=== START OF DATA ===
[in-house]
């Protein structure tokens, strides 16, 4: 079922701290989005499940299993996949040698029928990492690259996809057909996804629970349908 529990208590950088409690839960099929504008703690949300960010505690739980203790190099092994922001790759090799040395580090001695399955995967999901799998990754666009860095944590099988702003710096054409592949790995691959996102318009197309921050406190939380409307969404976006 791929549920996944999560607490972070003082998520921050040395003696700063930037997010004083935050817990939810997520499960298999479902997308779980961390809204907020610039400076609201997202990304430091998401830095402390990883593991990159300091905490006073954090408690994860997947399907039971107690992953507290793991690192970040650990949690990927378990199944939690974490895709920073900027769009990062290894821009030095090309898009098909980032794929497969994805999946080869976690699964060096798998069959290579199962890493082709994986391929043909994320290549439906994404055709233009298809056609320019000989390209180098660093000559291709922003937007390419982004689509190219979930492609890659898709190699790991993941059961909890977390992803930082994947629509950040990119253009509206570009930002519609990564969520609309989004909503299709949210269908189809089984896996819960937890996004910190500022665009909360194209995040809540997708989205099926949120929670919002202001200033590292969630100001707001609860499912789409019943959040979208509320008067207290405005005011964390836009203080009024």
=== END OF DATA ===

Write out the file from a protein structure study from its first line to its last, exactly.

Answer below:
[in-house]
């Protein structure tokens, strides 16, 4: 079922701290989005499940299993996949040698029928990492690259996809057909996804629970349908 529990208590950088409690839960099929504008703690949300960010505690739980203790190099092994922001790759090799040395580090001695399955995967999901799998990754666009860095944590099988702003710096054409592949790995691959996102318009197309921050406190939380409307969404976006 791929549920996944999560607490972070003082998520921050040395003696700063930037997010004083935050817990939810997520499960298999479902997308779980961390809204907020610039400076609201997202990304430091998401830095402390990883593991990159300091905490006073954090408690994860997947399907039971107690992953507290793991690192970040650990949690990927378990199944939690974490895709920073900027769009990062290894821009030095090309898009098909980032794929497969994805999946080869976690699964060096798998069959290579199962890493082709994986391929043909994320290549439906994404055709233009298809056609320019000989390209180098660093000559291709922003937007390419982004689509190219979930492609890659898709190699790991993941059961909890977390992803930082994947629509950040990119253009509206570009930002519609990564969520609309989004909503299709949210269908189809089984896996819960937890996004910190500022665009909360194209995040809540997708989205099926949120929670919002202001200033590292969630100001707001609860499912789409019943959040979208509320008067207290405005005011964390836009203080009024």